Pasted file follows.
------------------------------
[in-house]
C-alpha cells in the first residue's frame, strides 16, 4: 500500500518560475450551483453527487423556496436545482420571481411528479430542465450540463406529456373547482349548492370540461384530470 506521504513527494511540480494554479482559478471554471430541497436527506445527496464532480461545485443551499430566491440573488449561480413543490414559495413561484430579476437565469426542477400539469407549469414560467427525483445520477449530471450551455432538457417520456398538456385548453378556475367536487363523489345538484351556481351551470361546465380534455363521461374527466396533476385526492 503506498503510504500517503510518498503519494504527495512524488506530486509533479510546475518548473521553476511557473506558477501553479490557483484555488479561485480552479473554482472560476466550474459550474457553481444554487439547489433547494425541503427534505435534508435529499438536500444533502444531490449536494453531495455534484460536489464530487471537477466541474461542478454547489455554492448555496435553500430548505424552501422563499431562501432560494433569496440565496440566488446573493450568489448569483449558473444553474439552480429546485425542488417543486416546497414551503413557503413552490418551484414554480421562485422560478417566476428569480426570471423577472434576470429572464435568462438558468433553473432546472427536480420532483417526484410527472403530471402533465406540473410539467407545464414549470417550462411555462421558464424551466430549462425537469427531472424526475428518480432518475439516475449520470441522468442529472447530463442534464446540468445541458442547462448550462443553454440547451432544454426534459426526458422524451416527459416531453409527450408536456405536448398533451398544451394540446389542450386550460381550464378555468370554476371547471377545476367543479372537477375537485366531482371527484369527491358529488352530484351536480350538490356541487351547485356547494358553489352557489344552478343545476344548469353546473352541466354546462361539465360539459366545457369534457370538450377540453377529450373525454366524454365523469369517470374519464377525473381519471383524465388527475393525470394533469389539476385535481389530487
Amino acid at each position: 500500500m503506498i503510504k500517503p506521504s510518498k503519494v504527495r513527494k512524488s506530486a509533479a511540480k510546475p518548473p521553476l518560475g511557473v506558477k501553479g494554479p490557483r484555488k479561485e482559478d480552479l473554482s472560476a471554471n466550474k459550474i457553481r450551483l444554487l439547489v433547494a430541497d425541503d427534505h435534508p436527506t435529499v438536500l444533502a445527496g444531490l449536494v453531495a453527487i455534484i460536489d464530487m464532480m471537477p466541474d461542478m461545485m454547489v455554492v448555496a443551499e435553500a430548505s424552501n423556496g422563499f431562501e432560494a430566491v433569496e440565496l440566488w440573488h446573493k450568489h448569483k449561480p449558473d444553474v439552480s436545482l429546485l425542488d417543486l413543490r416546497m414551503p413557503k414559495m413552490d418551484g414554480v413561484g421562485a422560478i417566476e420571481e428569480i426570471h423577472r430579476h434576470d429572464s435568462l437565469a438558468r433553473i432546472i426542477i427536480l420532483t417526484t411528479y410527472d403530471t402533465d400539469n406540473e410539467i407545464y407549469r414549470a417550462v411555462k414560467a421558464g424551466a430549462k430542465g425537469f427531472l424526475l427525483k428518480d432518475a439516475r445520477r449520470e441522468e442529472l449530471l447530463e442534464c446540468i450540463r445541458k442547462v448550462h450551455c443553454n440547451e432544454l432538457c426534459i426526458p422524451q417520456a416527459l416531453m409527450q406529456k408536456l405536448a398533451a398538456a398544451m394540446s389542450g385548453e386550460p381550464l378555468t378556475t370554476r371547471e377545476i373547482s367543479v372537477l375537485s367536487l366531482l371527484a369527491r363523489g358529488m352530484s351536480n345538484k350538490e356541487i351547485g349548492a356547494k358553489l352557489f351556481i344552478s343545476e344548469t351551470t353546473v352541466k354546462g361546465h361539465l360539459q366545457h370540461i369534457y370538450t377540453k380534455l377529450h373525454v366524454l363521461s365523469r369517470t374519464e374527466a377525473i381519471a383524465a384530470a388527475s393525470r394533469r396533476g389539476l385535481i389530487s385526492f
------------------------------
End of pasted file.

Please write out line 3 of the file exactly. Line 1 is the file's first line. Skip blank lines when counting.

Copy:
Amino acid at each position: 500500500m503506498i503510504k500517503p506521504s510518498k503519494v504527495r513527494k512524488s506530486a509533479a511540480k510546475p518548473p521553476l518560475g511557473v506558477k501553479g494554479p490557483r484555488k479561485e482559478d480552479l473554482s472560476a471554471n466550474k459550474i457553481r450551483l444554487l439547489v433547494a430541497d425541503d427534505h435534508p436527506t435529499v438536500l444533502a445527496g444531490l449536494v453531495a453527487i455534484i460536489d464530487m464532480m471537477p466541474d461542478m461545485m454547489v455554492v448555496a443551499e435553500a430548505s424552501n423556496g422563499f431562501e432560494a430566491v433569496e440565496l440566488w440573488h446573493k450568489h448569483k449561480p449558473d444553474v439552480s436545482l429546485l425542488d417543486l413543490r416546497m414551503p413557503k414559495m413552490d418551484g414554480v413561484g421562485a422560478i417566476e420571481e428569480i426570471h423577472r430579476h434576470d429572464s435568462l437565469a438558468r433553473i432546472i426542477i427536480l420532483t417526484t411528479y410527472d403530471t402533465d400539469n406540473e410539467i407545464y407549469r414549470a417550462v411555462k414560467a421558464g424551466a430549462k430542465g425537469f427531472l424526475l427525483k428518480d432518475a439516475r445520477r449520470e441522468e442529472l449530471l447530463e442534464c446540468i450540463r445541458k442547462v448550462h450551455c443553454n440547451e432544454l432538457c426534459i426526458p422524451q417520456a416527459l416531453m409527450q406529456k408536456l405536448a398533451a398538456a398544451m394540446s389542450g385548453e386550460p381550464l378555468t378556475t370554476r371547471e377545476i373547482s367543479v372537477l375537485s367536487l366531482l371527484a369527491r363523489g358529488m352530484s351536480n345538484k350538490e356541487i351547485g349548492a356547494k358553489l352557489f351556481i344552478s343545476e344548469t351551470t353546473v352541466k354546462g361546465h361539465l360539459q366545457h370540461i369534457y370538450t377540453k380534455l377529450h373525454v366524454l363521461s365523469r369517470t374519464e374527466a377525473i381519471a383524465a384530470a388527475s393525470r394533469r396533476g389539476l385535481i389530487s385526492f